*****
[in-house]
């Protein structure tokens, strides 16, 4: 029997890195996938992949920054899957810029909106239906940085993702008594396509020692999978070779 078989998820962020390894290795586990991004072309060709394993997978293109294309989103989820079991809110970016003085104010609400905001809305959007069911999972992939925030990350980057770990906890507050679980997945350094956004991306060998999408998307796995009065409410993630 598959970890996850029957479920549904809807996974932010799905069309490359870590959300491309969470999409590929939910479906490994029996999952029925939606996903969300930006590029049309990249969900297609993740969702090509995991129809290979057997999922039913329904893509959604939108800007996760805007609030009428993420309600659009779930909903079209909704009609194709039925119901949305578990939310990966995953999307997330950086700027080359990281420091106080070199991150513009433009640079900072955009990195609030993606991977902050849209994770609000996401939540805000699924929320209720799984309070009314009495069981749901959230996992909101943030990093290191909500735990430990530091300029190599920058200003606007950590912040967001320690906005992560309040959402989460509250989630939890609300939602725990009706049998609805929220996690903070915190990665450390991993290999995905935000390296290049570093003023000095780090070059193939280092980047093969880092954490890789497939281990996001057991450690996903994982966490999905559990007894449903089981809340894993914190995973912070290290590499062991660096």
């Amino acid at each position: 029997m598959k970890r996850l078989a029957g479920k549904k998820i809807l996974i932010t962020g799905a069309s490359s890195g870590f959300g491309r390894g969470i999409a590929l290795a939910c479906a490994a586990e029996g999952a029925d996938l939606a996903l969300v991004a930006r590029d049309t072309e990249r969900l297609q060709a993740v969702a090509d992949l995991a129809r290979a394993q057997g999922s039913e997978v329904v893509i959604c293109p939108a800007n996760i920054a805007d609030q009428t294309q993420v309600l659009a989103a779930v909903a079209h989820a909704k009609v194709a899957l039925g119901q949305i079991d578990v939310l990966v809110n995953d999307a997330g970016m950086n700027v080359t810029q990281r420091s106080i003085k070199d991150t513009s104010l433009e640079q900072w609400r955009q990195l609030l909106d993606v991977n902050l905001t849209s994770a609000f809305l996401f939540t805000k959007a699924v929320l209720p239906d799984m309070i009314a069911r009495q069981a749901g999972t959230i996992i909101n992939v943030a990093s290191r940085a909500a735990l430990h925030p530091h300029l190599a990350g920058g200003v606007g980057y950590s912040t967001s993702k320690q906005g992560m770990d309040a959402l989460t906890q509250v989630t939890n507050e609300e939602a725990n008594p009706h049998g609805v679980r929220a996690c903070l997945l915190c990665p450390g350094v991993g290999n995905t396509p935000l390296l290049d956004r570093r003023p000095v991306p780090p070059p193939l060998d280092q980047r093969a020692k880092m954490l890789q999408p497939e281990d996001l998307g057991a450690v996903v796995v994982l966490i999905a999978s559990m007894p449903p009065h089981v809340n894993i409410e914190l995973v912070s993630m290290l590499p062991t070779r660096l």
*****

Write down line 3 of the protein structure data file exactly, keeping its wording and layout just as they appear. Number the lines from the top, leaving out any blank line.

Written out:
């Amino acid at each position: 029997m598959k970890r996850l078989a029957g479920k549904k998820i809807l996974i932010t962020g799905a069309s490359s890195g870590f959300g491309r390894g969470i999409a590929l290795a939910c479906a490994a586990e029996g999952a029925d996938l939606a996903l969300v991004a930006r590029d049309t072309e990249r969900l297609q060709a993740v969702a090509d992949l995991a129809r290979a394993q057997g999922s039913e997978v329904v893509i959604c293109p939108a800007n996760i920054a805007d609030q009428t294309q993420v309600l659009a989103a779930v909903a079209h989820a909704k009609v194709a899957l039925g119901q949305i079991d578990v939310l990966v809110n995953d999307a997330g970016m950086n700027v080359t810029q990281r420091s106080i003085k070199d991150t513009s104010l433009e640079q900072w609400r955009q990195l609030l909106d993606v991977n902050l905001t849209s994770a609000f809305l996401f939540t805000k959007a699924v929320l209720p239906d799984m309070i009314a069911r009495q069981a749901g999972t959230i996992i909101n992939v943030a990093s290191r940085a909500a735990l430990h925030p530091h300029l190599a990350g920058g200003v606007g980057y950590s912040t967001s993702k320690q906005g992560m770990d309040a959402l989460t906890q509250v989630t939890n507050e609300e939602a725990n008594p009706h049998g609805v679980r929220a996690c903070l997945l915190c990665p450390g350094v991993g290999n995905t396509p935000l390296l290049d956004r570093r003023p000095v991306p780090p070059p193939l060998d280092q980047r093969a020692k880092m954490l890789q999408p497939e281990d996001l998307g057991a450690v996903v796995v994982l966490i999905a999978s559990m007894p449903p009065h089981v809340n894993i409410e914190l995973v912070s993630m290290l590499p062991t070779r660096l």